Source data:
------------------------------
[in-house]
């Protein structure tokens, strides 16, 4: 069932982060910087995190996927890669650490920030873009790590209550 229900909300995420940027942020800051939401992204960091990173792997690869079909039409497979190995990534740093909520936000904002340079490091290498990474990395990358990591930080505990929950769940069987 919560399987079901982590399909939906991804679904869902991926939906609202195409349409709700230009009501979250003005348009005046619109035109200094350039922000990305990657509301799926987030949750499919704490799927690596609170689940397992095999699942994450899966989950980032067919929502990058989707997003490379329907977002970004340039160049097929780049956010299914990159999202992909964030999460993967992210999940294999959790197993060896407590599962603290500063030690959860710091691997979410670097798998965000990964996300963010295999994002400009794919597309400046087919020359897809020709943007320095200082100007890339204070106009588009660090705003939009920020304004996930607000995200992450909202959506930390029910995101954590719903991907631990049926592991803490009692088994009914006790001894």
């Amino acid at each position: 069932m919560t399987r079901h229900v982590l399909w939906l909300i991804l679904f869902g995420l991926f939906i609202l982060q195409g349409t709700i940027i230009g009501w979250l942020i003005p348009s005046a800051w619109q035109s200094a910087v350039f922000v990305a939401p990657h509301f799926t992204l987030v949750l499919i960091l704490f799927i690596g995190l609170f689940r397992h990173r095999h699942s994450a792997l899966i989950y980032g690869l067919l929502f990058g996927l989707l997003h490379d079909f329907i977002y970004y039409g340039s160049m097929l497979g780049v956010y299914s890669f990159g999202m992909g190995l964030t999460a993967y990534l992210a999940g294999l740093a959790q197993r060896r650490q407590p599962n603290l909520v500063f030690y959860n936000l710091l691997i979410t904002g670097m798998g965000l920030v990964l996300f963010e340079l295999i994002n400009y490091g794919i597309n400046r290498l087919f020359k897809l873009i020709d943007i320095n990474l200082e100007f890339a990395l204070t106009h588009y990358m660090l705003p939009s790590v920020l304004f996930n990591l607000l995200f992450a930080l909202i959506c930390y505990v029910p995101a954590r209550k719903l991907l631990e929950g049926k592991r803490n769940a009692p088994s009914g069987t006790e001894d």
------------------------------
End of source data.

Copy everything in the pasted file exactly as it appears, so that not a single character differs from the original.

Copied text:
[in-house]
């Protein structure tokens, strides 16, 4: 069932982060910087995190996927890669650490920030873009790590209550 229900909300995420940027942020800051939401992204960091990173792997690869079909039409497979190995990534740093909520936000904002340079490091290498990474990395990358990591930080505990929950769940069987 919560399987079901982590399909939906991804679904869902991926939906609202195409349409709700230009009501979250003005348009005046619109035109200094350039922000990305990657509301799926987030949750499919704490799927690596609170689940397992095999699942994450899966989950980032067919929502990058989707997003490379329907977002970004340039160049097929780049956010299914990159999202992909964030999460993967992210999940294999959790197993060896407590599962603290500063030690959860710091691997979410670097798998965000990964996300963010295999994002400009794919597309400046087919020359897809020709943007320095200082100007890339204070106009588009660090705003939009920020304004996930607000995200992450909202959506930390029910995101954590719903991907631990049926592991803490009692088994009914006790001894």
């Amino acid at each position: 069932m919560t399987r079901h229900v982590l399909w939906l909300i991804l679904f869902g995420l991926f939906i609202l982060q195409g349409t709700i940027i230009g009501w979250l942020i003005p348009s005046a800051w619109q035109s200094a910087v350039f922000v990305a939401p990657h509301f799926t992204l987030v949750l499919i960091l704490f799927i690596g995190l609170f689940r397992h990173r095999h699942s994450a792997l899966i989950y980032g690869l067919l929502f990058g996927l989707l997003h490379d079909f329907i977002y970004y039409g340039s160049m097929l497979g780049v956010y299914s890669f990159g999202m992909g190995l964030t999460a993967y990534l992210a999940g294999l740093a959790q197993r060896r650490q407590p599962n603290l909520v500063f030690y959860n936000l710091l691997i979410t904002g670097m798998g965000l920030v990964l996300f963010e340079l295999i994002n400009y490091g794919i597309n400046r290498l087919f020359k897809l873009i020709d943007i320095n990474l200082e100007f890339a990395l204070t106009h588009y990358m660090l705003p939009s790590v920020l304004f996930n990591l607000l995200f992450a930080l909202i959506c930390y505990v029910p995101a954590r209550k719903l991907l631990e929950g049926k592991r803490n769940a009692p088994s009914g069987t006790e001894d």